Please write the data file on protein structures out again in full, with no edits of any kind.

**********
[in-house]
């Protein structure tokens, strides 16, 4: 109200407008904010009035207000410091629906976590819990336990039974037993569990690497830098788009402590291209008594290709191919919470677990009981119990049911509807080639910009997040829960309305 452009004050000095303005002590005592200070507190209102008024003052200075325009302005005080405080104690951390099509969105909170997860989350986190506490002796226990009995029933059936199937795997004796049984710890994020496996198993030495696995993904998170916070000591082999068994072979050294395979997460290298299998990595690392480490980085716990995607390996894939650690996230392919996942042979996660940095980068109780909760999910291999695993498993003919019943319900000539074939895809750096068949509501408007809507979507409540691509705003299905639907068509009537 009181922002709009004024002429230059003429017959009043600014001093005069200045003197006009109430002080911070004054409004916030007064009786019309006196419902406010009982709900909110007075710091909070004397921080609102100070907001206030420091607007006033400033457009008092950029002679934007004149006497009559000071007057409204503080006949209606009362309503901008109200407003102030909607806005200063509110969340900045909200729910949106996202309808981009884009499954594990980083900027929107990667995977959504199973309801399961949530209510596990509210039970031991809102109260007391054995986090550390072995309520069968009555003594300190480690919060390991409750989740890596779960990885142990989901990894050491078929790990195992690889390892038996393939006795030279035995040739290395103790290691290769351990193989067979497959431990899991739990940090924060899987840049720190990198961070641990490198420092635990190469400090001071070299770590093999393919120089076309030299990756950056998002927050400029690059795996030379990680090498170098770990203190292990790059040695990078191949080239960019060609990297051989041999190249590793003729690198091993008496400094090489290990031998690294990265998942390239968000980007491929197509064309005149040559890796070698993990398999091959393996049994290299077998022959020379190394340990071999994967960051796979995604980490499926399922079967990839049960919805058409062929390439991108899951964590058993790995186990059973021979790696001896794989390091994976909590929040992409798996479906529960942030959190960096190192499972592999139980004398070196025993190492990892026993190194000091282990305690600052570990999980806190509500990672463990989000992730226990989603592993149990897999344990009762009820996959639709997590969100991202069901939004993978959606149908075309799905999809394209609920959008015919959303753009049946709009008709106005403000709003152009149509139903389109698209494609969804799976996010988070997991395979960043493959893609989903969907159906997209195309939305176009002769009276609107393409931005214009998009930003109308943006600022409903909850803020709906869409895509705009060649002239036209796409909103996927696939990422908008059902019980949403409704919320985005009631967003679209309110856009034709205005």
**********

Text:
[in-house]
């Protein structure tokens, strides 16, 4: 109200407008904010009035207000410091629906976590819990336990039974037993569990690497830098788009402590291209008594290709191919919470677990009981119990049911509807080639910009997040829960309305 452009004050000095303005002590005592200070507190209102008024003052200075325009302005005080405080104690951390099509969105909170997860989350986190506490002796226990009995029933059936199937795997004796049984710890994020496996198993030495696995993904998170916070000591082999068994072979050294395979997460290298299998990595690392480490980085716990995607390996894939650690996230392919996942042979996660940095980068109780909760999910291999695993498993003919019943319900000539074939895809750096068949509501408007809507979507409540691509705003299905639907068509009537 009181922002709009004024002429230059003429017959009043600014001093005069200045003197006009109430002080911070004054409004916030007064009786019309006196419902406010009982709900909110007075710091909070004397921080609102100070907001206030420091607007006033400033457009008092950029002679934007004149006497009559000071007057409204503080006949209606009362309503901008109200407003102030909607806005200063509110969340900045909200729910949106996202309808981009884009499954594990980083900027929107990667995977959504199973309801399961949530209510596990509210039970031991809102109260007391054995986090550390072995309520069968009555003594300190480690919060390991409750989740890596779960990885142990989901990894050491078929790990195992690889390892038996393939006795030279035995040739290395103790290691290769351990193989067979497959431990899991739990940090924060899987840049720190990198961070641990490198420092635990190469400090001071070299770590093999393919120089076309030299990756950056998002927050400029690059795996030379990680090498170098770990203190292990790059040695990078191949080239960019060609990297051989041999190249590793003729690198091993008496400094090489290990031998690294990265998942390239968000980007491929197509064309005149040559890796070698993990398999091959393996049994290299077998022959020379190394340990071999994967960051796979995604980490499926399922079967990839049960919805058409062929390439991108899951964590058993790995186990059973021979790696001896794989390091994976909590929040992409798996479906529960942030959190960096190192499972592999139980004398070196025993190492990892026993190194000091282990305690600052570990999980806190509500990672463990989000992730226990989603592993149990897999344990009762009820996959639709997590969100991202069901939004993978959606149908075309799905999809394209609920959008015919959303753009049946709009008709106005403000709003152009149509139903389109698209494609969804799976996010988070997991395979960043493959893609989903969907159906997209195309939305176009002769009276609107393409931005214009998009930003109308943006600022409903909850803020709906869409895509705009060649002239036209796409909103996927696939990422908008059902019980949403409704919320985005009631967003679209309110856009034709205005």